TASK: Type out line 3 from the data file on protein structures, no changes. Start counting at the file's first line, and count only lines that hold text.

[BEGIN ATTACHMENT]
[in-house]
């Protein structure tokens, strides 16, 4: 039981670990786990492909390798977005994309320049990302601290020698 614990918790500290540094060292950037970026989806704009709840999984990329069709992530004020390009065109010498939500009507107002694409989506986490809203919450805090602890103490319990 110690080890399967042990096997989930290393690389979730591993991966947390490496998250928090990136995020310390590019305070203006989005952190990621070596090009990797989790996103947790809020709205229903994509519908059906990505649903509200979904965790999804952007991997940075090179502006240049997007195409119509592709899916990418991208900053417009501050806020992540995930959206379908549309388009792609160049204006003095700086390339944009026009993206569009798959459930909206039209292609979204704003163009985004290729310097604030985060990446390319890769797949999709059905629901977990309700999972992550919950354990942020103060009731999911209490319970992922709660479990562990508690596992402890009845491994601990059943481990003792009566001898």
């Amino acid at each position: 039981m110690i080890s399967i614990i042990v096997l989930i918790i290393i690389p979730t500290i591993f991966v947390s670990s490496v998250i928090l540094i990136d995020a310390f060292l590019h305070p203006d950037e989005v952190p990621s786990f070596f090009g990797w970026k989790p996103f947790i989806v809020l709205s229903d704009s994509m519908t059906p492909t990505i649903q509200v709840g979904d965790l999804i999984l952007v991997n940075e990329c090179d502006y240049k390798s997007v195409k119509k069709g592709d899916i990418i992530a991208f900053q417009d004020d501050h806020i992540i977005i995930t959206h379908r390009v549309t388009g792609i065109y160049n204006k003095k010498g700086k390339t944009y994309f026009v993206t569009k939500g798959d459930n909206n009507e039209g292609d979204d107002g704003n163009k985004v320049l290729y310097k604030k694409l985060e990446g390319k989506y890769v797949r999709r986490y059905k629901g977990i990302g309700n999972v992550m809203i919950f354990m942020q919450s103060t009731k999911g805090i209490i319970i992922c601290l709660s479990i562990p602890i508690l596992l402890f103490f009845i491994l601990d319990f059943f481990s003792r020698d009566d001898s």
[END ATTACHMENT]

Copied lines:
């Amino acid at each position: 039981m110690i080890s399967i614990i042990v096997l989930i918790i290393i690389p979730t500290i591993f991966v947390s670990s490496v998250i928090l540094i990136d995020a310390f060292l590019h305070p203006d950037e989005v952190p990621s786990f070596f090009g990797w970026k989790p996103f947790i989806v809020l709205s229903d704009s994509m519908t059906p492909t990505i649903q509200v709840g979904d965790l999804i999984l952007v991997n940075e990329c090179d502006y240049k390798s997007v195409k119509k069709g592709d899916i990418i992530a991208f900053q417009d004020d501050h806020i992540i977005i995930t959206h379908r390009v549309t388009g792609i065109y160049n204006k003095k010498g700086k390339t944009y994309f026009v993206t569009k939500g798959d459930n909206n009507e039209g292609d979204d107002g704003n163009k985004v320049l290729y310097k604030k694409l985060e990446g390319k989506y890769v797949r999709r986490y059905k629901g977990i990302g309700n999972v992550m809203i919950f354990m942020q919450s103060t009731k999911g805090i209490i319970i992922c601290l709660s479990i562990p602890i508690l596992l402890f103490f009845i491994l601990d319990f059943f481990s003792r020698d009566d001898s």